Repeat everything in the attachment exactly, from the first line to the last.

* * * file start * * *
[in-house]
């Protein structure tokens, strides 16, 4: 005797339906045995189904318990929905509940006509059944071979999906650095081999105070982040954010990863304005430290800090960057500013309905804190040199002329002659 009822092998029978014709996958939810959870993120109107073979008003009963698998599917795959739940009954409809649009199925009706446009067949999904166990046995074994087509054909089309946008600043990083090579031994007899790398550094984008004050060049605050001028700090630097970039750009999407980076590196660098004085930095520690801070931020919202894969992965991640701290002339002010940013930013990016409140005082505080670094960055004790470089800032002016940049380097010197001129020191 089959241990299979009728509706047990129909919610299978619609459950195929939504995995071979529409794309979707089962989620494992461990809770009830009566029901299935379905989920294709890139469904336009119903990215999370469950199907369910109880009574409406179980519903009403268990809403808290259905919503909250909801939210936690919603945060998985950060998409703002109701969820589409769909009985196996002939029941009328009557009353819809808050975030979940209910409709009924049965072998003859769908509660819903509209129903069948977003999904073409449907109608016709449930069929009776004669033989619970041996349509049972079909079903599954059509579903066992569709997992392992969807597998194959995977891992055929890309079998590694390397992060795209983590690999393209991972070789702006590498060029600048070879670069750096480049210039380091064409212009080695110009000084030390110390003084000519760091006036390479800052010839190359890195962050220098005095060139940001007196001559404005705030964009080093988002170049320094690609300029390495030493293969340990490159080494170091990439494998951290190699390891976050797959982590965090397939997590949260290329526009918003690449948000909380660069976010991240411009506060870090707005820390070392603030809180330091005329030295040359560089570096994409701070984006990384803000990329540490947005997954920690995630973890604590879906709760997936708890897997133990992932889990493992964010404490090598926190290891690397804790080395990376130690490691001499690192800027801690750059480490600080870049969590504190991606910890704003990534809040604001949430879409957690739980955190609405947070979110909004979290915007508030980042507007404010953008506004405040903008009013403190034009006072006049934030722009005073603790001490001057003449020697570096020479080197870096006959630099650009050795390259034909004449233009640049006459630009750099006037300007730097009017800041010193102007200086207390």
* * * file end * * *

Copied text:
[in-house]
């Protein structure tokens, strides 16, 4: 005797339906045995189904318990929905509940006509059944071979999906650095081999105070982040954010990863304005430290800090960057500013309905804190040199002329002659 009822092998029978014709996958939810959870993120109107073979008003009963698998599917795959739940009954409809649009199925009706446009067949999904166990046995074994087509054909089309946008600043990083090579031994007899790398550094984008004050060049605050001028700090630097970039750009999407980076590196660098004085930095520690801070931020919202894969992965991640701290002339002010940013930013990016409140005082505080670094960055004790470089800032002016940049380097010197001129020191 089959241990299979009728509706047990129909919610299978619609459950195929939504995995071979529409794309979707089962989620494992461990809770009830009566029901299935379905989920294709890139469904336009119903990215999370469950199907369910109880009574409406179980519903009403268990809403808290259905919503909250909801939210936690919603945060998985950060998409703002109701969820589409769909009985196996002939029941009328009557009353819809808050975030979940209910409709009924049965072998003859769908509660819903509209129903069948977003999904073409449907109608016709449930069929009776004669033989619970041996349509049972079909079903599954059509579903066992569709997992392992969807597998194959995977891992055929890309079998590694390397992060795209983590690999393209991972070789702006590498060029600048070879670069750096480049210039380091064409212009080695110009000084030390110390003084000519760091006036390479800052010839190359890195962050220098005095060139940001007196001559404005705030964009080093988002170049320094690609300029390495030493293969340990490159080494170091990439494998951290190699390891976050797959982590965090397939997590949260290329526009918003690449948000909380660069976010991240411009506060870090707005820390070392603030809180330091005329030295040359560089570096994409701070984006990384803000990329540490947005997954920690995630973890604590879906709760997936708890897997133990992932889990493992964010404490090598926190290891690397804790080395990376130690490691001499690192800027801690750059480490600080870049969590504190991606910890704003990534809040604001949430879409957690739980955190609405947070979110909004979290915007508030980042507007404010953008506004405040903008009013403190034009006072006049934030722009005073603790001490001057003449020697570096020479080197870096006959630099650009050795390259034909004449233009640049006459630009750099006037300007730097009017800041010193102007200086207390």